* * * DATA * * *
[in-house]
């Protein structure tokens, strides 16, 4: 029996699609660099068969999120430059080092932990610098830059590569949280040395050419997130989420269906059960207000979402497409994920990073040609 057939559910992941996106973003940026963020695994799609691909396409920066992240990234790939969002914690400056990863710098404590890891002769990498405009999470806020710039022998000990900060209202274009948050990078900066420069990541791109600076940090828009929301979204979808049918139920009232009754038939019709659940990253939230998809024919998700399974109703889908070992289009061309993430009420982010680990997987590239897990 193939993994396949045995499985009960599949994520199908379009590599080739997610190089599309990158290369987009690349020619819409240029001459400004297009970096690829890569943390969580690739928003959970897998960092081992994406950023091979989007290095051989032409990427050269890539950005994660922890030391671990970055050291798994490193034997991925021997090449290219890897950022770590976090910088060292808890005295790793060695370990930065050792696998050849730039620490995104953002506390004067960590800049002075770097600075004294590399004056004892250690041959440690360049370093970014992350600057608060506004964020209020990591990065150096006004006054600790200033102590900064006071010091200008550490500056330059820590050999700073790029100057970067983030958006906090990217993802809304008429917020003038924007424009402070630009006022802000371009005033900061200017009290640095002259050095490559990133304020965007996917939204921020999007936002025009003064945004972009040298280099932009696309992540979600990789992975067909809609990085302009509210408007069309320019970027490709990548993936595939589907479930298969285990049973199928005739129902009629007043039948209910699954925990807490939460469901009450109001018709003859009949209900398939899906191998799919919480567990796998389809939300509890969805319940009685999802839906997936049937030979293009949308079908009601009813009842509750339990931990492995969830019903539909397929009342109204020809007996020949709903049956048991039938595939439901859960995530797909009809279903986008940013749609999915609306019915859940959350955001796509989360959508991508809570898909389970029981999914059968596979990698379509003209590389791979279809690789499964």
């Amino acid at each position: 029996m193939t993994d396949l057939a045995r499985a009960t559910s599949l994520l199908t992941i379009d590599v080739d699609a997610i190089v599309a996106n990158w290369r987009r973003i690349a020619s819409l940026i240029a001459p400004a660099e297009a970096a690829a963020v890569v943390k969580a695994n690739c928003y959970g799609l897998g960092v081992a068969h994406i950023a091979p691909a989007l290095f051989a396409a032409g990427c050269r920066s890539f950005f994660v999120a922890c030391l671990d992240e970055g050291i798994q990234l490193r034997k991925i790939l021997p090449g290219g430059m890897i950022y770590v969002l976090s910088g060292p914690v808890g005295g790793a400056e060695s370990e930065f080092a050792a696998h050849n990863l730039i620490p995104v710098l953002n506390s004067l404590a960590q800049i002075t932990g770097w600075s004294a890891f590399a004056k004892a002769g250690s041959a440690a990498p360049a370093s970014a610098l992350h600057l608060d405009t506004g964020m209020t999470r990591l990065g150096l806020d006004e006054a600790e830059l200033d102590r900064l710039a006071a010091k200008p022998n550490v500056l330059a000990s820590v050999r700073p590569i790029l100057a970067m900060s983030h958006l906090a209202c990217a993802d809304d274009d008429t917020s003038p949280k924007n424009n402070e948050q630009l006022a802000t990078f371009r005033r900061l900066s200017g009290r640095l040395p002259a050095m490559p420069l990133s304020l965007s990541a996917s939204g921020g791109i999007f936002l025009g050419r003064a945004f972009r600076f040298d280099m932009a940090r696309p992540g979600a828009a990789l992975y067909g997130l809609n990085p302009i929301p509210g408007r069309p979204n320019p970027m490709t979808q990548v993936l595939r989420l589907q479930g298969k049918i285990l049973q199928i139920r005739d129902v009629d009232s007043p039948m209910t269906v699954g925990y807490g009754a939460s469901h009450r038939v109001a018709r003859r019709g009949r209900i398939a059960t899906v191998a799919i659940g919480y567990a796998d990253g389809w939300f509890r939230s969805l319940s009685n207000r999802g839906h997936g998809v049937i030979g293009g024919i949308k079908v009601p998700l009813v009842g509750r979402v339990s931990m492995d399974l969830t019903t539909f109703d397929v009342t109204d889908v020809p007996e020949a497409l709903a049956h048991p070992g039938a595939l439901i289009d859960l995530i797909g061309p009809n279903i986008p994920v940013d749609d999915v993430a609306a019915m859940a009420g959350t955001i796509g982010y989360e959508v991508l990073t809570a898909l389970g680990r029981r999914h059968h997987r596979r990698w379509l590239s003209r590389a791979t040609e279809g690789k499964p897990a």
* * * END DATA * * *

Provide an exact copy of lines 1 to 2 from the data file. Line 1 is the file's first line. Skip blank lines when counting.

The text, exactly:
[in-house]
């Protein structure tokens, strides 16, 4: 029996699609660099068969999120430059080092932990610098830059590569949280040395050419997130989420269906059960207000979402497409994920990073040609 057939559910992941996106973003940026963020695994799609691909396409920066992240990234790939969002914690400056990863710098404590890891002769990498405009999470806020710039022998000990900060209202274009948050990078900066420069990541791109600076940090828009929301979204979808049918139920009232009754038939019709659940990253939230998809024919998700399974109703889908070992289009061309993430009420982010680990997987590239897990 193939993994396949045995499985009960599949994520199908379009590599080739997610190089599309990158290369987009690349020619819409240029001459400004297009970096690829890569943390969580690739928003959970897998960092081992994406950023091979989007290095051989032409990427050269890539950005994660922890030391671990970055050291798994490193034997991925021997090449290219890897950022770590976090910088060292808890005295790793060695370990930065050792696998050849730039620490995104953002506390004067960590800049002075770097600075004294590399004056004892250690041959440690360049370093970014992350600057608060506004964020209020990591990065150096006004006054600790200033102590900064006071010091200008550490500056330059820590050999700073790029100057970067983030958006906090990217993802809304008429917020003038924007424009402070630009006022802000371009005033900061200017009290640095002259050095490559990133304020965007996917939204921020999007936002025009003064945004972009040298280099932009696309992540979600990789992975067909809609990085302009509210408007069309320019970027490709990548993936595939589907479930298969285990049973199928005739129902009629007043039948209910699954925990807490939460469901009450109001018709003859009949209900398939899906191998799919919480567990796998389809939300509890969805319940009685999802839906997936049937030979293009949308079908009601009813009842509750339990931990492995969830019903539909397929009342109204020809007996020949709903049956048991039938595939439901859960995530797909009809279903986008940013749609999915609306019915859940959350955001796509989360959508991508809570898909389970029981999914059968596979990698379509003209590389791979279809690789499964």